Planning your Dissertation Part 6: 'Data Analysis' by Roy Horn

Data Analysis - it's all about finding a good story to tell!

Once you have all the data for your dissertation you can ‘breath a sigh of relief', you should be able to create a dissertation that passes from this point!

Before you start to do any detailed analysis, it is sensible to ‘validate’ the data you have. Errors can creep into the recording process at a number of points, and carrying out some simple checks can ensure that a participant's responses can be entered into the research rather than having to be discarded because of errors. When you are using online surveys, think carefully about making all the questions compulsory. This ensures that participants cannot miss important questions. In ‘paper’ surveys, as each one is handed in visually check that all the important questions have been completed. The other general task, at the point of data entry, is to make a visual check of the answers to ensure that more general errors have not been made.

There is a myriad of possible methods for analyzing data, and I cannot do them justice in this short space. So if you need ideas or information on how to conduct a quantitative or qualitative analysis, consult my textbook on the subject: (link currently not available anymore) Researching and Writing Dissertations (2009), Roy Horn, CIPD: London, pages 141:219.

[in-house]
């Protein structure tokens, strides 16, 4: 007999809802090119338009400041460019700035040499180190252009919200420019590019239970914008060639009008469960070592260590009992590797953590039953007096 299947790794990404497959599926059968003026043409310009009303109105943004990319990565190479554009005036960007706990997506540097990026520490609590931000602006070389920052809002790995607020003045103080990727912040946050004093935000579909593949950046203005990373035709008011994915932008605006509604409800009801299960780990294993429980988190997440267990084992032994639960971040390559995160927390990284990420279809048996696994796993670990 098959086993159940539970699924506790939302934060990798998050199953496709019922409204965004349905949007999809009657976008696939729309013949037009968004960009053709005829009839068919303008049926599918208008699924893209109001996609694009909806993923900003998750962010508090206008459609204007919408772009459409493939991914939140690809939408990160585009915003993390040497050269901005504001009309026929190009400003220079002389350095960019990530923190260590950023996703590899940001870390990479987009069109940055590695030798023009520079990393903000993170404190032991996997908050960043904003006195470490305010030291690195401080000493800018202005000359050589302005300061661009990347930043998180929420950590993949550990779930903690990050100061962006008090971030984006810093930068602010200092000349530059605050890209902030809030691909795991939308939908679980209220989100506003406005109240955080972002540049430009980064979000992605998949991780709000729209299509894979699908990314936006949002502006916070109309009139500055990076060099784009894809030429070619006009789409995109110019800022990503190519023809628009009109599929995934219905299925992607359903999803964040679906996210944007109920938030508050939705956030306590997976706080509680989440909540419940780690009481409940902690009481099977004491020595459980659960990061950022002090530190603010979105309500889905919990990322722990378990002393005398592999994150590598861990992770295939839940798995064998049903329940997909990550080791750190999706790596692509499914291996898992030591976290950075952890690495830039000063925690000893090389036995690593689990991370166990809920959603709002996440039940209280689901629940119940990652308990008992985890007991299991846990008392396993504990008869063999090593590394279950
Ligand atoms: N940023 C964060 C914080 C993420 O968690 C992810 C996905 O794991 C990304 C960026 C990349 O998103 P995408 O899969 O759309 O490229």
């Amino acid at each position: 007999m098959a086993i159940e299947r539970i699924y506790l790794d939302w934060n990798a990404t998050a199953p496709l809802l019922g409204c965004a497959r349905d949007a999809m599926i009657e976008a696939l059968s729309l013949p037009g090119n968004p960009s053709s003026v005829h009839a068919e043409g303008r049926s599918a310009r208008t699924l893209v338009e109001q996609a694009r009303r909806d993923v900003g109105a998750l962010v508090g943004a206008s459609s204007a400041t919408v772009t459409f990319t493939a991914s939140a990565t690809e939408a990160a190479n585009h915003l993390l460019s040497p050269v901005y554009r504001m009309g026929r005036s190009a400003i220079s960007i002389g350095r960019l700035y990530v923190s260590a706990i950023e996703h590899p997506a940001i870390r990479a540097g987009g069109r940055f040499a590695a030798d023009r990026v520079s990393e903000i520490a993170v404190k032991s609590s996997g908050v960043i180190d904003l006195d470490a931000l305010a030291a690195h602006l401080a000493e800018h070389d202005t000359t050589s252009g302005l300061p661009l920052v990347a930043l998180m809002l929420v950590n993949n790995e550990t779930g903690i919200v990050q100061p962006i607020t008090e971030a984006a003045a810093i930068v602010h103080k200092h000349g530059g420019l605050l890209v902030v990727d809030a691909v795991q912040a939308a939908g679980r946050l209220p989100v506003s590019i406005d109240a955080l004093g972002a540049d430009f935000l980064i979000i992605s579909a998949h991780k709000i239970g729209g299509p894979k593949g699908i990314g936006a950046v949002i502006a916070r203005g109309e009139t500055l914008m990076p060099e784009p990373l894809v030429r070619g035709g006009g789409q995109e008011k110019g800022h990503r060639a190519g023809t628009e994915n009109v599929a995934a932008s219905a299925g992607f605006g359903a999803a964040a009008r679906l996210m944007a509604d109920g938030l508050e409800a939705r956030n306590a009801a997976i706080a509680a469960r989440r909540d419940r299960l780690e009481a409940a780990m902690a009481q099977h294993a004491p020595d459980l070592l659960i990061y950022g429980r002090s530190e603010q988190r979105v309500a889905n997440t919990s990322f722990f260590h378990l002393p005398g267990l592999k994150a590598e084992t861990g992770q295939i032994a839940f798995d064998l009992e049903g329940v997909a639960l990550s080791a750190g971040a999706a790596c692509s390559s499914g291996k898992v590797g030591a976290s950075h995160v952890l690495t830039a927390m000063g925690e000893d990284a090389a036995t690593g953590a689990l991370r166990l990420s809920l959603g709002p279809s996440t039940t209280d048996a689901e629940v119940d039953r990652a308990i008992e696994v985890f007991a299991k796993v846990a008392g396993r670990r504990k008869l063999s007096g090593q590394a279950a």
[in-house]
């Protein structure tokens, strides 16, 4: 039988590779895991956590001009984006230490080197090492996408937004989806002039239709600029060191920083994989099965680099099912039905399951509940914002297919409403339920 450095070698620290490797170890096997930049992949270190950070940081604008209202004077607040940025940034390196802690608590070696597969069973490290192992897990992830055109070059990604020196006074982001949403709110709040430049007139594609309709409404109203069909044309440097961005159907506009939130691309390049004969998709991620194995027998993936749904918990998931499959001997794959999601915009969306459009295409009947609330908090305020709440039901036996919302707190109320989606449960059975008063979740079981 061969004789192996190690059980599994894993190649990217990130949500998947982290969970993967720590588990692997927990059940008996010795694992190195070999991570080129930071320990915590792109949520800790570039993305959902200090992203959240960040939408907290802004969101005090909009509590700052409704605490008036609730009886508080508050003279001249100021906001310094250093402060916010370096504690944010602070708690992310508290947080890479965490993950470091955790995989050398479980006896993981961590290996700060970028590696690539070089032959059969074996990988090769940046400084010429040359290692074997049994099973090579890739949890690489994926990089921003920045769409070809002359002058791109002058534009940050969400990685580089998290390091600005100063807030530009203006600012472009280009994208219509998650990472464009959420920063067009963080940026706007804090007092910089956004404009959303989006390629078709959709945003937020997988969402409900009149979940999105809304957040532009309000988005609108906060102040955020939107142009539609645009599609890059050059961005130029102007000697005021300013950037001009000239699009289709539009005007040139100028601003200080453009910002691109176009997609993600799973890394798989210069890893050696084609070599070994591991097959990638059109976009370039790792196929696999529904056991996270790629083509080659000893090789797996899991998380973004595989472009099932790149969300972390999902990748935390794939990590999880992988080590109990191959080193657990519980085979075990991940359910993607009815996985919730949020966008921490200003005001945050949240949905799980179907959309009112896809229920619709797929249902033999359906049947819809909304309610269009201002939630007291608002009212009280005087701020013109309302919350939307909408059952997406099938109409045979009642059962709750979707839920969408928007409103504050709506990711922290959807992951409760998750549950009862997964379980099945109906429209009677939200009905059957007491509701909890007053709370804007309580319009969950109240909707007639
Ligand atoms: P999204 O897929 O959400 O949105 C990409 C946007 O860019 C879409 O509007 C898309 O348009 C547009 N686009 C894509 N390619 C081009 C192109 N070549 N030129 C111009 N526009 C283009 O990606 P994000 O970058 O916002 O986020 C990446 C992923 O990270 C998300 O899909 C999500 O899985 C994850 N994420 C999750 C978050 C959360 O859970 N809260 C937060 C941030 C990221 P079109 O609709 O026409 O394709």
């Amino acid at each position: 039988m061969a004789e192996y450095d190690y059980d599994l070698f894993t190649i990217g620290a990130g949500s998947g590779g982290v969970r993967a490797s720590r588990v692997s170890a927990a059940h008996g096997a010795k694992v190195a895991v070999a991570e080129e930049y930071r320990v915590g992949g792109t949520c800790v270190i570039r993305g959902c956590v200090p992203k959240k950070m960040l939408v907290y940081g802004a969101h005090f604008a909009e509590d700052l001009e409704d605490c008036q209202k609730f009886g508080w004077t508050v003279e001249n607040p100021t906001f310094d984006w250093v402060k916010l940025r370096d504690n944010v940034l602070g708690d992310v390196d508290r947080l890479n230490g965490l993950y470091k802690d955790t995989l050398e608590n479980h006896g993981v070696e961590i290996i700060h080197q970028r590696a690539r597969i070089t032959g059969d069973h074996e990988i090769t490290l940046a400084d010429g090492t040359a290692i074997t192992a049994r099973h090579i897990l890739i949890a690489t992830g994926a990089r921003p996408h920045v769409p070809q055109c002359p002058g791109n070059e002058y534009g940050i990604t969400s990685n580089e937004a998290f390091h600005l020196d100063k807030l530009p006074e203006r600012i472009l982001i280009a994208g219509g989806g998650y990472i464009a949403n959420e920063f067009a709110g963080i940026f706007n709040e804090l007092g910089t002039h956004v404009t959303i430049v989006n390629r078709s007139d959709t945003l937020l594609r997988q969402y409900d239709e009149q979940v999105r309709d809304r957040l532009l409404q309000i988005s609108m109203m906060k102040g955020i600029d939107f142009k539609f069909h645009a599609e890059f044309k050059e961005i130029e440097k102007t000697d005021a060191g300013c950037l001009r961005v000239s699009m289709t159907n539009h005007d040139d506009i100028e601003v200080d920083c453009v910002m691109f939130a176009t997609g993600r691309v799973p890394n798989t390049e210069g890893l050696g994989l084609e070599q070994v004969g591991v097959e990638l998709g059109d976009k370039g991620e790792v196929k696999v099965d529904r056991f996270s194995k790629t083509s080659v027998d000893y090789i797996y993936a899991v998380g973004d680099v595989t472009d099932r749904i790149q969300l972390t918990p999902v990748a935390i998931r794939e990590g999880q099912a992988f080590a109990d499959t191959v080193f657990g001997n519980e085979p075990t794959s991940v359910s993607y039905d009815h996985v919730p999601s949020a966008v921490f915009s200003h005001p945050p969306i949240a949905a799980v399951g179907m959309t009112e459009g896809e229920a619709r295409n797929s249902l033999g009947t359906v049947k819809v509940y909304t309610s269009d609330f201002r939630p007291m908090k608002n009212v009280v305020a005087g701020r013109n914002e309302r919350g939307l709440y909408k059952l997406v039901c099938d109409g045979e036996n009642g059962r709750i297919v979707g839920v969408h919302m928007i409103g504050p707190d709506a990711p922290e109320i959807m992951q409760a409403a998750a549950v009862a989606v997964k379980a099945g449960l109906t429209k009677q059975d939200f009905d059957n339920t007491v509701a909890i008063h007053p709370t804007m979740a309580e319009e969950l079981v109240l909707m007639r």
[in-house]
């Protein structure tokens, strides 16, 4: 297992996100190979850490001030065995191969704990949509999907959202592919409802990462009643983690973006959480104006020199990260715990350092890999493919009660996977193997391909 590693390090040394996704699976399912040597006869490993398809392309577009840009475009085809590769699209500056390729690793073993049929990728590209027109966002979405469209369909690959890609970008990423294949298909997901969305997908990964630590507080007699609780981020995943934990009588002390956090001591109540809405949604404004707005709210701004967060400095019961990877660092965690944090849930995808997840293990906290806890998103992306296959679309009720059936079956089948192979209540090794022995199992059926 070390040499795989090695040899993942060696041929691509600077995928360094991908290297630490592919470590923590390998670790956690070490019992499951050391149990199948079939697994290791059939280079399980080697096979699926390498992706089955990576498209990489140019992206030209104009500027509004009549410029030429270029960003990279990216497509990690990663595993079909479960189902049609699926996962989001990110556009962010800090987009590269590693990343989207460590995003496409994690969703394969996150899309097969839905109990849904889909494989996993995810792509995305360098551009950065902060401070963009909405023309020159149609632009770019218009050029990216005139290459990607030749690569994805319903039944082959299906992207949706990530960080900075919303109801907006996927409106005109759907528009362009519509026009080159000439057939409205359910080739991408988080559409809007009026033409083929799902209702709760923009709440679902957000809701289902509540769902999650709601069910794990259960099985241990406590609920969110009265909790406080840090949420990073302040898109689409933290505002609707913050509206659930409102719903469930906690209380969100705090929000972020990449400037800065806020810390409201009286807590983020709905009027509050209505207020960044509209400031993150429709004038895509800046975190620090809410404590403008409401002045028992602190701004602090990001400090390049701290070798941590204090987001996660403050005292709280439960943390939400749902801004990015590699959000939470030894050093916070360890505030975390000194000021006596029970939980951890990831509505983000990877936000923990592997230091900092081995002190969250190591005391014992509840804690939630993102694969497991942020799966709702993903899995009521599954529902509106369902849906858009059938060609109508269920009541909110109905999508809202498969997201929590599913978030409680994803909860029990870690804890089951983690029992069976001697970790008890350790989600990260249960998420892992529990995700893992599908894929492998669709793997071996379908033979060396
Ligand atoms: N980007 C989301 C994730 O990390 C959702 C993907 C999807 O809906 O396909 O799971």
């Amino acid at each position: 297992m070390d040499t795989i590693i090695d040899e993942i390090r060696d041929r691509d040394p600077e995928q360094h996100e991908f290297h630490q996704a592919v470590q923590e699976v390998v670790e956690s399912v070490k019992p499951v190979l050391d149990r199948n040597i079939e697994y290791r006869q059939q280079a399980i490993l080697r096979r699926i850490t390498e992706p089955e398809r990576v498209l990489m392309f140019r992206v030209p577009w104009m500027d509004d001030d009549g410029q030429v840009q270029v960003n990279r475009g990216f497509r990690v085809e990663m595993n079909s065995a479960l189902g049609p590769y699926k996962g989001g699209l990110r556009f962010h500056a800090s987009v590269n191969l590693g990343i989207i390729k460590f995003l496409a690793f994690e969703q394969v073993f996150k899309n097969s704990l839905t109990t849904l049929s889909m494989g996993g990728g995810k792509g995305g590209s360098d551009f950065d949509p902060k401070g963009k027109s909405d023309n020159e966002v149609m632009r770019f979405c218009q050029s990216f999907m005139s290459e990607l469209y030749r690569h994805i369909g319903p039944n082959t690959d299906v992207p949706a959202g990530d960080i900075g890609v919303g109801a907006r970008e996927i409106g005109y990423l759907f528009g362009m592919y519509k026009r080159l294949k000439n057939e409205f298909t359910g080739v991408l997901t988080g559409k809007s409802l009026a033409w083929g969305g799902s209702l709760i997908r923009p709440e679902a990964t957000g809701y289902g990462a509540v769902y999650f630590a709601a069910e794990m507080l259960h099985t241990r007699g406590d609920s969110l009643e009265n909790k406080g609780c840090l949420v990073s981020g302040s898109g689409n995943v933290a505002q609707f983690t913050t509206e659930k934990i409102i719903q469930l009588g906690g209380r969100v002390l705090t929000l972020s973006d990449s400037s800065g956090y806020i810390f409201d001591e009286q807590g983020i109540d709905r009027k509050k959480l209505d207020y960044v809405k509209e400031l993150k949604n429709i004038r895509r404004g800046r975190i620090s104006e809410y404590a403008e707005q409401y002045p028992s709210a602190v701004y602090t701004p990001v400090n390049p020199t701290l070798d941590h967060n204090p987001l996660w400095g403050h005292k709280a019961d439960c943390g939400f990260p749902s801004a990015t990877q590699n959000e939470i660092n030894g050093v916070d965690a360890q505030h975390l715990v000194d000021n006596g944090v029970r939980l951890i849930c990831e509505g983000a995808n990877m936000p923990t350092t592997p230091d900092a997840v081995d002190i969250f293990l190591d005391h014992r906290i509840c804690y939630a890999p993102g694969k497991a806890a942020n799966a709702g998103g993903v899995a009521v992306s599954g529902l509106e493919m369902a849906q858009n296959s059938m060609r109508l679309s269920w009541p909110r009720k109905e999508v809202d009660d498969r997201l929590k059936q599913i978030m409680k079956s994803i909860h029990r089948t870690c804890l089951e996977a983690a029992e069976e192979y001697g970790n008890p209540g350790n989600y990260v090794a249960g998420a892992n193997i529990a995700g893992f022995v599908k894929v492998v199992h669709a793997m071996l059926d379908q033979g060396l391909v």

The two standard packages for quantitative analysis are SPSS and Excel both of these work well and will provide you with a huge output of the raw analysis. The main problem and issue that must be addressed are to find a ‘Data Story’ to tell. The section in your dissertation that analyses the data and represents the analysis is vital to its success. The effort you have expended so far can be lost or dissipated with a weak or illogical data analysis section.

Analysis is often categorized in parts as follows:

  • the study of the constituent parts and the interrelationship of the parts
  • the breaking down and separation of the whole into constituent parts
  • simplifying the whole into parts to display the logical structure
  • an explanation of a process and the parts of that process.
So in creating a Data Story you will be trying to address all these elements. When your dissertation is marked, the marker will be expecting a certain type of story, such as:
  1. This is a problem.
  2. The problem has these parts.
  3. People say these things about the problem.
  4. If people did this or that, the problem would lessen or even be solved.
Now take a second look at that story. Does it look like your dissertation? Your data story should:
  • be simple, brief and relevant
  • have a beginning, middle and end
  • have a ‘punchline’, a discovery
  • have data and evidence to support the story (but only to support the story)
  • be specific and appropriate to the research study
  • offer improvement and solutions
  • illustrate how it might be relevant to a wider audience.
Be simple, brief, and relevant